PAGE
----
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Australia: Storage deployments rising but face coronavirus downturn and other risks

ARENA is helping fund a pilot project to create synthetic methane from solar. Direct funding from the agency for renewables projects is being phased out by the government. Image: ARENA.

Coal retirements, liberalised energy markets and declining costs continue to improve the business case for energy storage in Australia, but the coronavirus pandemic is among factors creating uncertainties and risks, new research has found.

According to the ‘Australia energy storage market outlook 2020’, from Wood Mackenzie Power & Renewables, cumulative energy storage investments in the country could hit US$6 billion by 2025 and a cumulative capacity of 12.9GWh, while around 1.2GWh of capacity is forecast be deployed this year.

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This would be a big jump from 2019, when 270MW / 499MWh of storage was installed in total in the front-of-meter (FTM) and behind-the-meter segments. Install figures were relatively flat from 2018 to 2019, when 268MW / 418MWh was deployed, equating to a 19% increase in megawatt-hour terms.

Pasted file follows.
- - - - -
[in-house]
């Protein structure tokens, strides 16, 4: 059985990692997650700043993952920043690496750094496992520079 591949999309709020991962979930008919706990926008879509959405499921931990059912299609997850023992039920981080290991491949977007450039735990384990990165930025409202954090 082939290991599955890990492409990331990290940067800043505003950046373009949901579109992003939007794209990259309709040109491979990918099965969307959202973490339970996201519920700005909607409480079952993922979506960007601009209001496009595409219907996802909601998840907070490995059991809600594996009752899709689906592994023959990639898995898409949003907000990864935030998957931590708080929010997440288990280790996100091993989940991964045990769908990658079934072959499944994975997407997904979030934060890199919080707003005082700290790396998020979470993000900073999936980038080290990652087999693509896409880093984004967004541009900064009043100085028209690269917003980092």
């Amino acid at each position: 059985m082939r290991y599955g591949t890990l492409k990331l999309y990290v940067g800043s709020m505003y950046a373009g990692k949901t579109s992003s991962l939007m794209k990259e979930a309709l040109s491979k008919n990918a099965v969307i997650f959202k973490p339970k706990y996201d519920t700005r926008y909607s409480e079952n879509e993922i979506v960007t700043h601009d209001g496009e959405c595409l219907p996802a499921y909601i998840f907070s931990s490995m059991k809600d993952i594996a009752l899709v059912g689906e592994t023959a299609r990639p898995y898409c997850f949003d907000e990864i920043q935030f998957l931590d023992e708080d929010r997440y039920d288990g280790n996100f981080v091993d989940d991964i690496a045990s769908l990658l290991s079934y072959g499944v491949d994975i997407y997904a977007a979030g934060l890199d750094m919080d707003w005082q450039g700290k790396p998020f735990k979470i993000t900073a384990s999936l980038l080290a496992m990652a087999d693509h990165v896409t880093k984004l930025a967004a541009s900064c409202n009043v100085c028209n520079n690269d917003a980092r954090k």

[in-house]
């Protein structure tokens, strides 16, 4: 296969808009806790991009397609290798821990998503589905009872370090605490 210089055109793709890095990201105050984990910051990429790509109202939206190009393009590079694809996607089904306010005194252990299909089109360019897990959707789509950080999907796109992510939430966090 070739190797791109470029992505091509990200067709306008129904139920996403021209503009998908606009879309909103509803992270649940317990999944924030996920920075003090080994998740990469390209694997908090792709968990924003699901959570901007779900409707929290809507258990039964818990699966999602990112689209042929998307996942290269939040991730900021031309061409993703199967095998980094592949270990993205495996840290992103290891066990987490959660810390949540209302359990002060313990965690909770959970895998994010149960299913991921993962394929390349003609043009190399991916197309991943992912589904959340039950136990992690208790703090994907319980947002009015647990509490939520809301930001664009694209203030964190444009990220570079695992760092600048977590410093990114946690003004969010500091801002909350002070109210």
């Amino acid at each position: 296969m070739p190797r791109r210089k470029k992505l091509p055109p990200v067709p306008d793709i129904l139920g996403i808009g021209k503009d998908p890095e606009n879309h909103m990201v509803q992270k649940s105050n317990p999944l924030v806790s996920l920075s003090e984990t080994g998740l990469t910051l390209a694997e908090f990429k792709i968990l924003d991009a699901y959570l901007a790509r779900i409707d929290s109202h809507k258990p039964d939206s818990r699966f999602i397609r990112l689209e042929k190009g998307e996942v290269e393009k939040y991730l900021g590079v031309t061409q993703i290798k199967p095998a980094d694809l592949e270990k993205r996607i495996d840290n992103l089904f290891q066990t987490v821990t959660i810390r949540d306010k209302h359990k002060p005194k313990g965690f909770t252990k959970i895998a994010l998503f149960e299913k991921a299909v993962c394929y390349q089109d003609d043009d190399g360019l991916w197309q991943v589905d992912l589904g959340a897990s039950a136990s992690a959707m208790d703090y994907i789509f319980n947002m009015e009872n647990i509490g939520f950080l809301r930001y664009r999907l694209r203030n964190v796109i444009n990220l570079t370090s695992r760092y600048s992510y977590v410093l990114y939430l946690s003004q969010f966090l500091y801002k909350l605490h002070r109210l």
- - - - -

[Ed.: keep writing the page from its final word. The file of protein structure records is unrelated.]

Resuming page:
Wood Mackenzie expects that in 2020, 672MWh of FTM capacity and 581MWh of BTM capacity will be deployed – making this the first year so far that the BTM segment will be overtaken by new FTM systems. In the past, strong support for BTM resources at state government level including subsidies for rooftop solar and storage had seen demand fast outpace procurements at utility and grid-scale level.

COVID-19, loss of direct funding from ARENA included in potential risks

The report’s author, Wood Mackenzie senior analyst Le Xu, said however that although there is a pipeline of around 4.6GWh of announced FTM projects planned for the next five years, “coronavirus-led restrictions and economic downturn could cause delays or cancellations”. The pandemic could pose “high risks to project development, testing and commissioning” during lockdown, for example, while the investment landscape could also be affected.

“The FTM market’s leading position is likely to be short-lived as the industry faces many uncertainties,” Le Xu said.